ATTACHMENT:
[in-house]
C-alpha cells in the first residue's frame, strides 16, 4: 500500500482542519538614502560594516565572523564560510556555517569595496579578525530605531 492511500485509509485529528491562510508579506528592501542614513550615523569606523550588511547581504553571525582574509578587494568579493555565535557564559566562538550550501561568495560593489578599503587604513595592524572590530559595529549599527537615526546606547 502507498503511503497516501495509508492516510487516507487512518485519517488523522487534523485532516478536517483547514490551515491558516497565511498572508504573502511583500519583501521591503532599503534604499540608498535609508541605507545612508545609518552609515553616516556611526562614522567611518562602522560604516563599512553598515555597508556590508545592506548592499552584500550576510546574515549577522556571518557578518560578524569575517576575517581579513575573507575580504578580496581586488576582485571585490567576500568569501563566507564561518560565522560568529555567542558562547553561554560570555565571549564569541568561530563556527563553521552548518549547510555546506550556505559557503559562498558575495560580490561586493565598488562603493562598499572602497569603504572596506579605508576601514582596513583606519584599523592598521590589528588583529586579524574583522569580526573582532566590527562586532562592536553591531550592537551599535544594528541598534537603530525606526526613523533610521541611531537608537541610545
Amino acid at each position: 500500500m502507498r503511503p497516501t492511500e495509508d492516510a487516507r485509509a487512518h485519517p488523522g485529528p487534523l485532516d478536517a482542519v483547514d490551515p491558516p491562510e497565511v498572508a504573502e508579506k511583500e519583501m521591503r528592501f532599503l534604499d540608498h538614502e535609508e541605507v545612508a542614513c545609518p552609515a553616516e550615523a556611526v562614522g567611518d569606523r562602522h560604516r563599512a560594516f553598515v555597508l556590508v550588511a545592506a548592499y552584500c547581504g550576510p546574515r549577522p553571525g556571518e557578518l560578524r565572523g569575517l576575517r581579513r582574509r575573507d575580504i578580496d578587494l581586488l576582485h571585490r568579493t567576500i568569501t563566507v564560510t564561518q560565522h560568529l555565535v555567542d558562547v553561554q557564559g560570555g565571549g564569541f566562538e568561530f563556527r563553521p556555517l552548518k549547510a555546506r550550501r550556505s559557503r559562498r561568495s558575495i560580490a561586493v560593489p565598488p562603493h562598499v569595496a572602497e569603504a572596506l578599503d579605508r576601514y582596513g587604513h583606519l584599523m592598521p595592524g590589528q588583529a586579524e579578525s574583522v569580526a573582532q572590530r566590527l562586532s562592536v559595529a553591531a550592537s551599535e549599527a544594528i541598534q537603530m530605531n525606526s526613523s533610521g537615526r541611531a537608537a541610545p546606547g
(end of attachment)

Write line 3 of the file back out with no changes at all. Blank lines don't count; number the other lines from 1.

Amino acid at each position: 500500500m502507498r503511503p497516501t492511500e495509508d492516510a487516507r485509509a487512518h485519517p488523522g485529528p487534523l485532516d478536517a482542519v483547514d490551515p491558516p491562510e497565511v498572508a504573502e508579506k511583500e519583501m521591503r528592501f532599503l534604499d540608498h538614502e535609508e541605507v545612508a542614513c545609518p552609515a553616516e550615523a556611526v562614522g567611518d569606523r562602522h560604516r563599512a560594516f553598515v555597508l556590508v550588511a545592506a548592499y552584500c547581504g550576510p546574515r549577522p553571525g556571518e557578518l560578524r565572523g569575517l576575517r581579513r582574509r575573507d575580504i578580496d578587494l581586488l576582485h571585490r568579493t567576500i568569501t563566507v564560510t564561518q560565522h560568529l555565535v555567542d558562547v553561554q557564559g560570555g565571549g564569541f566562538e568561530f563556527r563553521p556555517l552548518k549547510a555546506r550550501r550556505s559557503r559562498r561568495s558575495i560580490a561586493v560593489p565598488p562603493h562598499v569595496a572602497e569603504a572596506l578599503d579605508r576601514y582596513g587604513h583606519l584599523m592598521p595592524g590589528q588583529a586579524e579578525s574583522v569580526a573582532q572590530r566590527l562586532s562592536v559595529a553591531a550592537s551599535e549599527a544594528i541598534q537603530m530605531n525606526s526613523s533610521g537615526r541611531a537608537a541610545p546606547g